October 10, 2010
A visa beef? The line starts here There is a very simple solution to the "Visa Vexation" issue [On the Spot by Catharine Hamm, Oct. 3]: Don't visit Brazil. If you are on a cruise line that has a port of call there, book another cruise. Do not plan to go to the 2014 World Cup in Brazil either. Maybe with the loss of hundreds of thousands in tourist dollars, they will figure it out. Scott Snyder Mission Viejo I found Hamm's response to the reader who complained about needing a visa for Brazil somewhat lacking.
January 1, 2014 |
SAO PAULO, Brazil - When two workers were crushed by a crane in late November on the construction site of the Sao Paulo stadium due to host the opening match of the 2014 World Cup, the tragedy led to investigations of working conditions and the threat that completion will be delayed until just before the opening whistle. Two more men died Dec. 14, from a fall and a heart attack, on the site of another soccer stadium under construction, in the Amazonian city of Manaus. Authorities quickly halted parts of the project as attention intensified on Brazil's rush to finish its flashy temples to futebol . "So much is being done in a hurry and at the last minute that it puts tremendous pressure on the workers," said Antonio de Sousa Ramalho, president of the Sao Paulo civil construction workers union and a state legislator.
July 28, 2013
Re "Pope, in visit to slum, scolds Brazil," July 26 Pope Francis is indeed a representative of the Americas: He has the same tendency to profess one thing and do the opposite that bedevils this whole hemisphere. The Roman Catholic Church continues to deny women the right and ability to control their own reproduction, significantly contributing to poverty throughout the Americas. Rather than criticize the Brazilian government for indifference to the poor, the pope should recognize the role of church policy in the plight of the poor and fight to lift all restrictions on birth control.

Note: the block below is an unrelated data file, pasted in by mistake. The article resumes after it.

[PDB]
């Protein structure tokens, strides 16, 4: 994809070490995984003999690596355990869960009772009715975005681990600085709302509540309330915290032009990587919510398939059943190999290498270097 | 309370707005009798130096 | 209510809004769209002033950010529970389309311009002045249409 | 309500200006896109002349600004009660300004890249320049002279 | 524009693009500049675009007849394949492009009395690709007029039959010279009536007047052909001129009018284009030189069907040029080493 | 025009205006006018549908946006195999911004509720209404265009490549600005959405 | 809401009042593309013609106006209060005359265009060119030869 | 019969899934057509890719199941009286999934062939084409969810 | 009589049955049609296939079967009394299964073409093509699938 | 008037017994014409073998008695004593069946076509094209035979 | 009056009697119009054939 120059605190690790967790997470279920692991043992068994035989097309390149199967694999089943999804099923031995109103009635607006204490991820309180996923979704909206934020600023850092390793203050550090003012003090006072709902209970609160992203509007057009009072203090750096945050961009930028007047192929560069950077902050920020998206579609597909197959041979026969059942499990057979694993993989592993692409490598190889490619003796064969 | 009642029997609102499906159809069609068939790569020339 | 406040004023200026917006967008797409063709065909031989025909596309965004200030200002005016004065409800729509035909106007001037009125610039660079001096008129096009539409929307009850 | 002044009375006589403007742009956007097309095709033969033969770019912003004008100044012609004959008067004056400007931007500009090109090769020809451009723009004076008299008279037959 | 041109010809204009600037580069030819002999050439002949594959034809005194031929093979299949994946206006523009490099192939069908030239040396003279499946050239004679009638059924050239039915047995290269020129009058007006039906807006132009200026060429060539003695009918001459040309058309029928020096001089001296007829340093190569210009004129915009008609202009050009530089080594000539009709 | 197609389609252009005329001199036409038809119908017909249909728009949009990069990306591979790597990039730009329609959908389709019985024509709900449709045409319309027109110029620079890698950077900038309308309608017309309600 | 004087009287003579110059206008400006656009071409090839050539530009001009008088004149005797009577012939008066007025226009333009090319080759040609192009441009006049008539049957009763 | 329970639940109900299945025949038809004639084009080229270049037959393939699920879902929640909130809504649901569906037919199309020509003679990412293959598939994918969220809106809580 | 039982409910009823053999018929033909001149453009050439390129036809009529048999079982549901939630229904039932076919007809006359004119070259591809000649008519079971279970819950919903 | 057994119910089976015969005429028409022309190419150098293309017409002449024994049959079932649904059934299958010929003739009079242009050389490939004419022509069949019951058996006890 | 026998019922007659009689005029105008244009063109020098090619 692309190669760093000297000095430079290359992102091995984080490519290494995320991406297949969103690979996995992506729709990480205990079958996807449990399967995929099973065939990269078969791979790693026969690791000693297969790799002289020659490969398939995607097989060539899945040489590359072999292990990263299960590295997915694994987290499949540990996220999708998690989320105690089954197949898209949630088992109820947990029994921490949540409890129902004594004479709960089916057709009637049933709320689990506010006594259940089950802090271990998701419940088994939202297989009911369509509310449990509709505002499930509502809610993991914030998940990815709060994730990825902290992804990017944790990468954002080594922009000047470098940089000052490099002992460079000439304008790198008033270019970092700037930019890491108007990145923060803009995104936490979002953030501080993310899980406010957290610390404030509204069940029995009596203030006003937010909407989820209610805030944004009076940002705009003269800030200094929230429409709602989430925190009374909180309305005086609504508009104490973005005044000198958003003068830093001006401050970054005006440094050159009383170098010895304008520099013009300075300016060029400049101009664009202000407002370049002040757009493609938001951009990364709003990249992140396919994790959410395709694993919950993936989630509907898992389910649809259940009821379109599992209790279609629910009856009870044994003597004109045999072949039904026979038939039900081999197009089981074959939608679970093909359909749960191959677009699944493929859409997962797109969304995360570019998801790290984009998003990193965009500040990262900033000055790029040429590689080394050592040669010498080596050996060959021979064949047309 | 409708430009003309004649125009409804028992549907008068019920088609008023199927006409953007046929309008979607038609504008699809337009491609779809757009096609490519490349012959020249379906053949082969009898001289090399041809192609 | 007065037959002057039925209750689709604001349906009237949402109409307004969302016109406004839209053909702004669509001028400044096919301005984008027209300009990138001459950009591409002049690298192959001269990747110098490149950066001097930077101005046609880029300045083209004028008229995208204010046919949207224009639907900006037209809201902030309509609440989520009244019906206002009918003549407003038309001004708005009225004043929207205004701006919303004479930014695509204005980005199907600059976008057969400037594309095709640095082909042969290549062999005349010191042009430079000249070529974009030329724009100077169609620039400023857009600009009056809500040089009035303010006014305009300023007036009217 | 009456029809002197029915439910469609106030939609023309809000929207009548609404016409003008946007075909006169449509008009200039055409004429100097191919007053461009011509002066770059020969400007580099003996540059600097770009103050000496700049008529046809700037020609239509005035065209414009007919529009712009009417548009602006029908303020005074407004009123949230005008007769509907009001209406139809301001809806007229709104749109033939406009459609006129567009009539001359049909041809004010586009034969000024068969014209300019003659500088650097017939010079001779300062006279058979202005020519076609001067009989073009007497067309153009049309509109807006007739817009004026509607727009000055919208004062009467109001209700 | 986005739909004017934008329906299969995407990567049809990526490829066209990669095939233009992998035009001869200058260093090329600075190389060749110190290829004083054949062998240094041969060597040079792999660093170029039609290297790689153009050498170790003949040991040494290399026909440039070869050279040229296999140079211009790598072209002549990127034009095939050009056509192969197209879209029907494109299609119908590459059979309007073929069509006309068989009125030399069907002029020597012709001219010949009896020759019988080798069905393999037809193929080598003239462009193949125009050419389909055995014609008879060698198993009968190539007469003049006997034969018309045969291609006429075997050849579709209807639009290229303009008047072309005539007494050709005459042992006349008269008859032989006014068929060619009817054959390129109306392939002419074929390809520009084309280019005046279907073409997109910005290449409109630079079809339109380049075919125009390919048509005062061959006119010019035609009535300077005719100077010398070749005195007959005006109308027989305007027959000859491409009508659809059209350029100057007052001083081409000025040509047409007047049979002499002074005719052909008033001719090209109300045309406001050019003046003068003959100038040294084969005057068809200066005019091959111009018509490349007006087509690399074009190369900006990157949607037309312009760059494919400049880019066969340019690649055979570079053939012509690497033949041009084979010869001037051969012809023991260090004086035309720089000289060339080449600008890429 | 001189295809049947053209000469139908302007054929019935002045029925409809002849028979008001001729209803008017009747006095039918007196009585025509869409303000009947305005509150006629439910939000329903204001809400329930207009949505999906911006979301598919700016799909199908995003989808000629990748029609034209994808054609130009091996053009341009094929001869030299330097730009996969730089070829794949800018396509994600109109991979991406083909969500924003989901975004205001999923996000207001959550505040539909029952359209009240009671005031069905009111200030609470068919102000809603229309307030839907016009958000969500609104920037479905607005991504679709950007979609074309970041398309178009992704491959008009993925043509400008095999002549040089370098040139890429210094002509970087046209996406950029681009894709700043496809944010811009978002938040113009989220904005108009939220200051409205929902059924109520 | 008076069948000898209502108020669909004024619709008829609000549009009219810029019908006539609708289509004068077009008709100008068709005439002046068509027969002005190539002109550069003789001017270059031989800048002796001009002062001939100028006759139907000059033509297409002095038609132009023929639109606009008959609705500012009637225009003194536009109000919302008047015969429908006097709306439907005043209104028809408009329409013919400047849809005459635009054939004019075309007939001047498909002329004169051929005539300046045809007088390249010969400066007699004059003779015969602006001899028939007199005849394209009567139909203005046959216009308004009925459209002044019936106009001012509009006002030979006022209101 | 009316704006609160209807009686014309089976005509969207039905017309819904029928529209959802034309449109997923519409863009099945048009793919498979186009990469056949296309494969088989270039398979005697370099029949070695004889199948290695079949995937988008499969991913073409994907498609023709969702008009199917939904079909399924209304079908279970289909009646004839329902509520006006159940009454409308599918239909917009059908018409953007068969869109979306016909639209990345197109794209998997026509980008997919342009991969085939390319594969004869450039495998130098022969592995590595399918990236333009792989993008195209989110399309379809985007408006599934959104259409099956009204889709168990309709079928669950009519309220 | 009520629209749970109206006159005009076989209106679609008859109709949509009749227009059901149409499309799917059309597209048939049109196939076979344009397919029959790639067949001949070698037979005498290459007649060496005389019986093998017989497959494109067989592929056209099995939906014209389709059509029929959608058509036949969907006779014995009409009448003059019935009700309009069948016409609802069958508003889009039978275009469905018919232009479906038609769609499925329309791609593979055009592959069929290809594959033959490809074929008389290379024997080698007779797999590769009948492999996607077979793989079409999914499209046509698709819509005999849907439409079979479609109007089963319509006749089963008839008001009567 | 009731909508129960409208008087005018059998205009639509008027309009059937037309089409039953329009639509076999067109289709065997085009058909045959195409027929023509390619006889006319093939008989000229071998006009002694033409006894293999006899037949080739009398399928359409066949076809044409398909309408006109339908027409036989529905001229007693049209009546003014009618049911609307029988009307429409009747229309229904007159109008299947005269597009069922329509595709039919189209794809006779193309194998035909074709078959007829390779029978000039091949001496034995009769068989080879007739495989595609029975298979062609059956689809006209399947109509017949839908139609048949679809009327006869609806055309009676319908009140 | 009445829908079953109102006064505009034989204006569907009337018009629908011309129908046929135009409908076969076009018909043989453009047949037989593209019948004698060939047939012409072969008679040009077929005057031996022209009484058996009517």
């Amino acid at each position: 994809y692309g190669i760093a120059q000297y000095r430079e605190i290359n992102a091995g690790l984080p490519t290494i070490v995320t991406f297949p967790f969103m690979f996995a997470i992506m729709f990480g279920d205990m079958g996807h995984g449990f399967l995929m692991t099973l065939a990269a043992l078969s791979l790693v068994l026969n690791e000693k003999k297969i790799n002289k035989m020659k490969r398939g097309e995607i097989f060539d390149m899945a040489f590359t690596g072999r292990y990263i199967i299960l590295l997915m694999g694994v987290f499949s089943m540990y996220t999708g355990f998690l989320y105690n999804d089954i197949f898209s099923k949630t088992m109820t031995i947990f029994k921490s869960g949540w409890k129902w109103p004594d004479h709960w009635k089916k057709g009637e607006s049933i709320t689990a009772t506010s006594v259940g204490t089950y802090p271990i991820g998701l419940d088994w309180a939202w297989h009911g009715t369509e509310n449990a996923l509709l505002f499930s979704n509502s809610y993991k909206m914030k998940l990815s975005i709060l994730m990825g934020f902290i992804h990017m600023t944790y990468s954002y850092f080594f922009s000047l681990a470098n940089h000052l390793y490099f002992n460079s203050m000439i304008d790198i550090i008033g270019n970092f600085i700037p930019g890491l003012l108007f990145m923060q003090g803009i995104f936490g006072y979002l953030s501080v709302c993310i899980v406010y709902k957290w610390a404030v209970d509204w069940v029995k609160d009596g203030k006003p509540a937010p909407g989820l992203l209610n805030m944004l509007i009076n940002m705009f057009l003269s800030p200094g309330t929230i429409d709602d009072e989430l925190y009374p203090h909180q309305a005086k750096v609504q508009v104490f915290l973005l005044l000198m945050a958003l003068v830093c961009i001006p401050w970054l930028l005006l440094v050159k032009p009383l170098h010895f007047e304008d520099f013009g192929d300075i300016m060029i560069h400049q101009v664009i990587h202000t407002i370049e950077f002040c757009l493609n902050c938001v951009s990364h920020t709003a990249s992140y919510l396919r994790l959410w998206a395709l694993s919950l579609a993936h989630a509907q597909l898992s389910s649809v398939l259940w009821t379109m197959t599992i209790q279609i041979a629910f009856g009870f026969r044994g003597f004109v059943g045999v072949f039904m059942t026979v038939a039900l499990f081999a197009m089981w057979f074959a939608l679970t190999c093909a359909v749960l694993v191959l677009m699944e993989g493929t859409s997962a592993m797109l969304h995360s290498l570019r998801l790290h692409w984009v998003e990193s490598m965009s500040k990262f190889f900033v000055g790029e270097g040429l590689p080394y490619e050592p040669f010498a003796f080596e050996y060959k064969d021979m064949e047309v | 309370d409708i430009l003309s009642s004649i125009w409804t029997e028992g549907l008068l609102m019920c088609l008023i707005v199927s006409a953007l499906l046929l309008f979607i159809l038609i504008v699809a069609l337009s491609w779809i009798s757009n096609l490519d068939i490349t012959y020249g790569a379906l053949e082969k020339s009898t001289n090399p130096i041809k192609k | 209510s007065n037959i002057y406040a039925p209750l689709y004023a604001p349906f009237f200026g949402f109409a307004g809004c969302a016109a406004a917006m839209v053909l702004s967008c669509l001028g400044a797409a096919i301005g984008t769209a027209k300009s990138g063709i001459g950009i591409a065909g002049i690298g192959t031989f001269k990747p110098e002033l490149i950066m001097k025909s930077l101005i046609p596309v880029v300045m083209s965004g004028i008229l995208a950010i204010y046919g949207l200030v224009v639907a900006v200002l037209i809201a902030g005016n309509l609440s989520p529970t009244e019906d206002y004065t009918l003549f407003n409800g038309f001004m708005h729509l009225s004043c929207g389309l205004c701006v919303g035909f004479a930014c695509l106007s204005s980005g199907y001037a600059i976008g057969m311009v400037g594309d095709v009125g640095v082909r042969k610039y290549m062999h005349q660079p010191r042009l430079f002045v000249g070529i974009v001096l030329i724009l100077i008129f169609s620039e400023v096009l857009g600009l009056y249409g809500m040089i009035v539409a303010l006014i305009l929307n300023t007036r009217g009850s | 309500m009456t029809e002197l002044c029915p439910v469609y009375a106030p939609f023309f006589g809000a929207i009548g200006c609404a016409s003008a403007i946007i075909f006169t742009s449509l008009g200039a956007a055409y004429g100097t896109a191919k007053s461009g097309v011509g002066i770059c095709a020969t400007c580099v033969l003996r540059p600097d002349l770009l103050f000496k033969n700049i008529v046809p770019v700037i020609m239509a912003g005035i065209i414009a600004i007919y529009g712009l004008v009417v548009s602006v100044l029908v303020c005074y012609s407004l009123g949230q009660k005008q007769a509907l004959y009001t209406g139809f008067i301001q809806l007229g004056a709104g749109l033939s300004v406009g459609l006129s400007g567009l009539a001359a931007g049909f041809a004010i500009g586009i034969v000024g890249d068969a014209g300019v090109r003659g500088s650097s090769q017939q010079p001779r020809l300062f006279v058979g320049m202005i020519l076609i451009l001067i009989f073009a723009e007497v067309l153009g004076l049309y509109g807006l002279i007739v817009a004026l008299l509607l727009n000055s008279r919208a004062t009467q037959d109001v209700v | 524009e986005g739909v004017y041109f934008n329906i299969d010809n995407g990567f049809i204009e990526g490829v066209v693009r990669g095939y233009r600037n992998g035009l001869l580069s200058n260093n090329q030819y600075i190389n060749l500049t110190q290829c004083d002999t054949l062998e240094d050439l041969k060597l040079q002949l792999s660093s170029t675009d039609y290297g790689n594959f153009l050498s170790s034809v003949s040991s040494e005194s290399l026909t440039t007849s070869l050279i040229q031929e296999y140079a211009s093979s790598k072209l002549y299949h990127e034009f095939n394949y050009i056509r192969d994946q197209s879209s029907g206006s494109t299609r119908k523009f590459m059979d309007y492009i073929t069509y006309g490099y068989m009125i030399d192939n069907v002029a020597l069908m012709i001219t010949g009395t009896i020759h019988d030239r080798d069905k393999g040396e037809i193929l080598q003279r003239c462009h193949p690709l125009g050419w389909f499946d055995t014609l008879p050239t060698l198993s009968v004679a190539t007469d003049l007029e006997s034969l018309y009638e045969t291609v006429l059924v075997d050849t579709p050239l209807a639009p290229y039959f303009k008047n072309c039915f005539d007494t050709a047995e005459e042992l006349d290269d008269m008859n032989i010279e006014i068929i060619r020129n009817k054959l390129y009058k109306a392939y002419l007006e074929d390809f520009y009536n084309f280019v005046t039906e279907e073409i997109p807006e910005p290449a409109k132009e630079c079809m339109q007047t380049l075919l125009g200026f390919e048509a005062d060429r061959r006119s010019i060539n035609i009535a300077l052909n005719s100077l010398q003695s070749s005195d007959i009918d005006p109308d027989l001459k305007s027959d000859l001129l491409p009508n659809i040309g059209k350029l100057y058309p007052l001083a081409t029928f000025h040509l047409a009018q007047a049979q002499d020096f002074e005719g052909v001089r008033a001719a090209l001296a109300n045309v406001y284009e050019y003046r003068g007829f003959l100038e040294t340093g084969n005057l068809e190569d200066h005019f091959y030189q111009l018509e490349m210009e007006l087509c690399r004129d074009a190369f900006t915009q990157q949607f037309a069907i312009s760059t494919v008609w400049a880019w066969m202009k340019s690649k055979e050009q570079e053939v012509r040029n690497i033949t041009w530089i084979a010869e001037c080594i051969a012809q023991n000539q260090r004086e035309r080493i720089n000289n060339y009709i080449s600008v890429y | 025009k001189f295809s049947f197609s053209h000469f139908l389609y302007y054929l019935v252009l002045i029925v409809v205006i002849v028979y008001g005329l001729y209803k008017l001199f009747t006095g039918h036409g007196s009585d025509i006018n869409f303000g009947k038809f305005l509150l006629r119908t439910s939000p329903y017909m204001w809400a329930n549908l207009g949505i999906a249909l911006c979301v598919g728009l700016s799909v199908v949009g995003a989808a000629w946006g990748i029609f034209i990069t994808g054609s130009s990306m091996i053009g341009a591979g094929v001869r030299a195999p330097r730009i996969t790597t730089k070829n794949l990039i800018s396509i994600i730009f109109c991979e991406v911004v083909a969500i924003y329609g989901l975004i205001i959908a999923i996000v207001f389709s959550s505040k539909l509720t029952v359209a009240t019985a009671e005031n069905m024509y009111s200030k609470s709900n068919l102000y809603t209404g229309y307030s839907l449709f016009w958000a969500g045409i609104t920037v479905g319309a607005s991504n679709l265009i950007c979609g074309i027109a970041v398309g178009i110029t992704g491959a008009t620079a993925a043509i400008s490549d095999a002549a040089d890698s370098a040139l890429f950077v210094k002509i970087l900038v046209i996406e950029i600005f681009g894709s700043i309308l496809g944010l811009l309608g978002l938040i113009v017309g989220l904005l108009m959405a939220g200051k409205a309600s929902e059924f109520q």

April 26, 2014 |
Between a cluster of bars in this small coastal town, middle-aged European men hover around dozens of fresh-faced Brazilian women in tight dresses. Around the corner, two girls who look to be in their teens flag down cars, signaling their availability to potential clients. Most such activity, however, seems confined to a small, seedy tourist strip, the last gasp of a bygone era. Natal, long known as a hot spot for sex tourism, has seen fewer problems in the wake of a national economic boom and concerted government efforts to cut back on the Carnaval nation's carnal image.
CALIFORNIA | LOCAL
January 26, 2000
Another horror story on the Jan. 24 front page about the insane drug war and what it is doing to Brazil. Has anyone ever figured out how many lives have been wasted by the drug war, and is it more than the drugs have killed? DOROTHY MELVILLE San Juan Capistrano
April 22, 2014 |
RIO DE JANEIRO - In 50 days the best athletes in the world's most popular sport will convene in Brazil, one of soccer's sacred spiritual homes, for the game's most important tournament. It will be a powerful, uplifting tribute to the "beautiful game" that Brazilians have shaped for decades and the new status of a confident, rising global power in Latin America. Locals and foreigners will marvel at shiny new stadiums and glide across the continent-sized country on upgraded infrastructure.